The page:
TOKYO -- Japan's Prime Minister Shinzo Abe said on Saturday he would consider incorporating a clause in the amendment to the Constitution proposed by his Liberal Democratic Party calling for civilian control of the Self-Defense Forces.
In a public debate pitting leaders of eight political parties against each other ahead of snap lower-house elections on Oct. 22, Abe said that explicitly mentioning the SDF in the Constitution as proposed by the LDP "would not change the relationship between the Defense Ministry and self-defense officials."
"If we clearly state civilian control [in the Constitution], it will clarify" what the amendment would say, Abe said.
The prime minister's comment is seen as trying to allay growing concern that officials in the SDF may assume more power than civilians under the LDP's plan to revise Article 9 of the Constitution.
During the debate, which was streamed online, Tokyo Gov. Yuriko Koike, head of the newly launched Kibo no To, or Party of Hope, pointed out that talks regarding Constitutional reform have too narrowly focused on the amendment to Article 9, adding: "That said, I think it's a part we shouldn't avoid as we review the Constitution as a whole."
Her comments indicated she at least regards the article as worthy of debate.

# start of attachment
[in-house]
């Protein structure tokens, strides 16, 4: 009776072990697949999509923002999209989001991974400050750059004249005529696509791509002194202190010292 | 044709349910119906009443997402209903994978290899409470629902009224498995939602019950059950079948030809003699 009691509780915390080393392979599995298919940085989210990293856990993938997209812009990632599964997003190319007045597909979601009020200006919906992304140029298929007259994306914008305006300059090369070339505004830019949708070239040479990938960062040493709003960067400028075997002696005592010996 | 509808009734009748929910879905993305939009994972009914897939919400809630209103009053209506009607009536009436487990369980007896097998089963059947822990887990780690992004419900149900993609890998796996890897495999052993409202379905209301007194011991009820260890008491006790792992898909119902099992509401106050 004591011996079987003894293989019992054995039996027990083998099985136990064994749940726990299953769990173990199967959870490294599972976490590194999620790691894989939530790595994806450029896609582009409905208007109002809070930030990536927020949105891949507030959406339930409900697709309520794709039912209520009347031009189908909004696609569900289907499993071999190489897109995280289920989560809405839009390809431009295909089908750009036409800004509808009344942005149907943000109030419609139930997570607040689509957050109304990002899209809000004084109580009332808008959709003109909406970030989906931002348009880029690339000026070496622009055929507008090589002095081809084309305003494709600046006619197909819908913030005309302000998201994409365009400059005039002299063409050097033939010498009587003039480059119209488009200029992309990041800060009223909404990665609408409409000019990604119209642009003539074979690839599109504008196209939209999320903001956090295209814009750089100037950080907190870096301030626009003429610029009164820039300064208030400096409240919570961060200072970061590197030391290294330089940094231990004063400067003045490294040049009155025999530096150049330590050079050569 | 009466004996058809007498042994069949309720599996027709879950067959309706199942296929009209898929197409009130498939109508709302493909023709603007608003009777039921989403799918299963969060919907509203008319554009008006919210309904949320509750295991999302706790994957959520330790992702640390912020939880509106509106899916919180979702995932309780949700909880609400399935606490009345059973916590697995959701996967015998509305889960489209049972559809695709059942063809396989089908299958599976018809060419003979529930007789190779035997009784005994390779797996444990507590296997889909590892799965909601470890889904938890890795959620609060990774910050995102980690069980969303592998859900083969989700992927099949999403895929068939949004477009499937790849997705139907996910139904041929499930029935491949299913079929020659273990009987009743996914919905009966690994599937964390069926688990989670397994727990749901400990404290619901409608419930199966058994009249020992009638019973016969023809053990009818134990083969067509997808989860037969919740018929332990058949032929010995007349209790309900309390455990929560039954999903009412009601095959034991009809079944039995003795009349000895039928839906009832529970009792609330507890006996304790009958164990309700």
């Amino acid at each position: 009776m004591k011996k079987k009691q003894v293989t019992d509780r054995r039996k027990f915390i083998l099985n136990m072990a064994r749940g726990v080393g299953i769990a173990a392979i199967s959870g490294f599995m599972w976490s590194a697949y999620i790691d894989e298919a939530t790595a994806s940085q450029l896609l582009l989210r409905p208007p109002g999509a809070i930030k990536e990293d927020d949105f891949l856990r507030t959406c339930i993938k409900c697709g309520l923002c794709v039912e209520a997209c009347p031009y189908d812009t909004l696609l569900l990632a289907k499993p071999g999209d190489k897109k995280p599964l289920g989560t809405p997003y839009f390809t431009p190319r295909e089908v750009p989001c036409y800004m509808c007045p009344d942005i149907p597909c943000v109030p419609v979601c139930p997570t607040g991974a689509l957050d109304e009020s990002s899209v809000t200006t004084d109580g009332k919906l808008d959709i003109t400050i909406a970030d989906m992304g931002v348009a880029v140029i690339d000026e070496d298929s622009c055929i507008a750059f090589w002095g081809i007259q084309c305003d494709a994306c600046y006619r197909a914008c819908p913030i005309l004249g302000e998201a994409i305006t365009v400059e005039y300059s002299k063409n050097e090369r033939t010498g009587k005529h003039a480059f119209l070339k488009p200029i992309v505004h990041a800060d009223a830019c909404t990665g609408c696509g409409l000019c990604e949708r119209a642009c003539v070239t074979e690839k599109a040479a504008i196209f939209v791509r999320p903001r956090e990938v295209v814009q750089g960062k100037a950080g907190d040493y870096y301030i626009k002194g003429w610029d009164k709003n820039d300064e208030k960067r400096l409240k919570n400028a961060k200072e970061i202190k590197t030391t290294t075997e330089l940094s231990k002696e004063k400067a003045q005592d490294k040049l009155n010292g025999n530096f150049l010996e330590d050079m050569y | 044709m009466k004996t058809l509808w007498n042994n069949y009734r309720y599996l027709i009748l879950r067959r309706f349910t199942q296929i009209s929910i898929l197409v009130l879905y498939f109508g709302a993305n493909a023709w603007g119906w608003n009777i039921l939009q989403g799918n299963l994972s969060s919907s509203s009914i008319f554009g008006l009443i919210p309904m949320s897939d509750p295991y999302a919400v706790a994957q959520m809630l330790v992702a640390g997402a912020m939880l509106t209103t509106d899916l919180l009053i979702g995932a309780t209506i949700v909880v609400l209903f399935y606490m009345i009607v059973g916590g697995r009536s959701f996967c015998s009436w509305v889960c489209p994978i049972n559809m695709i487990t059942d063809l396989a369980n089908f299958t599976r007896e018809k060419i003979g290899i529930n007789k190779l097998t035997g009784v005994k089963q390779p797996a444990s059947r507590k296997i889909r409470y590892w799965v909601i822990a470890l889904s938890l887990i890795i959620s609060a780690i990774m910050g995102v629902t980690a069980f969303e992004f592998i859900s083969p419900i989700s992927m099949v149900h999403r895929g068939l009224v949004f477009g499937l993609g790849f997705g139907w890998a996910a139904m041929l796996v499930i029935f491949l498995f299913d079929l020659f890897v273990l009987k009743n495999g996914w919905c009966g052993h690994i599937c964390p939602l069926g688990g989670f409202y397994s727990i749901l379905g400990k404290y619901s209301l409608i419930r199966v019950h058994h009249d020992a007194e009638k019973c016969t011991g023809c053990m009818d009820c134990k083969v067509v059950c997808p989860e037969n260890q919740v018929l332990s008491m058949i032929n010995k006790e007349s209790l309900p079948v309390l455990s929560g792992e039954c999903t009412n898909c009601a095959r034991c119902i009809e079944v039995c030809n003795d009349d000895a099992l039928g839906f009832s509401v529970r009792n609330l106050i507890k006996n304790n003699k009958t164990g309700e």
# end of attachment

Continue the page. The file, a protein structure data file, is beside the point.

When demanded by Koike why he chose to dissolve the lower house and have a snap election in the face of North Korea's nuclear missile threat, the prime minister replied that he wants to "reaffirm the public's trust in our policy of pressuring [North Korea]," adding that "we can work on the resolution of the issue by prioritizing Japan's interests, taking advantage of opportunities, including President Trump's visit in November."
He also said the election is "something that lies at the foundation of democracy, and it shouldn't be affected by North Korea's threat."
Natsuo Yamaguchi, leader of the LDP's junior partner Komeito, took a jab at Koike, who now leads an emerging counterforce against the ruling coalition. "The Party of Hope plans to endorse over 100 individuals from the Democratic Party," he said. "The party decided to endorse them on condition that those individuals accept the security legislation. But those are people who in the past demanded abolishing the legislation, changing [their position] overnight."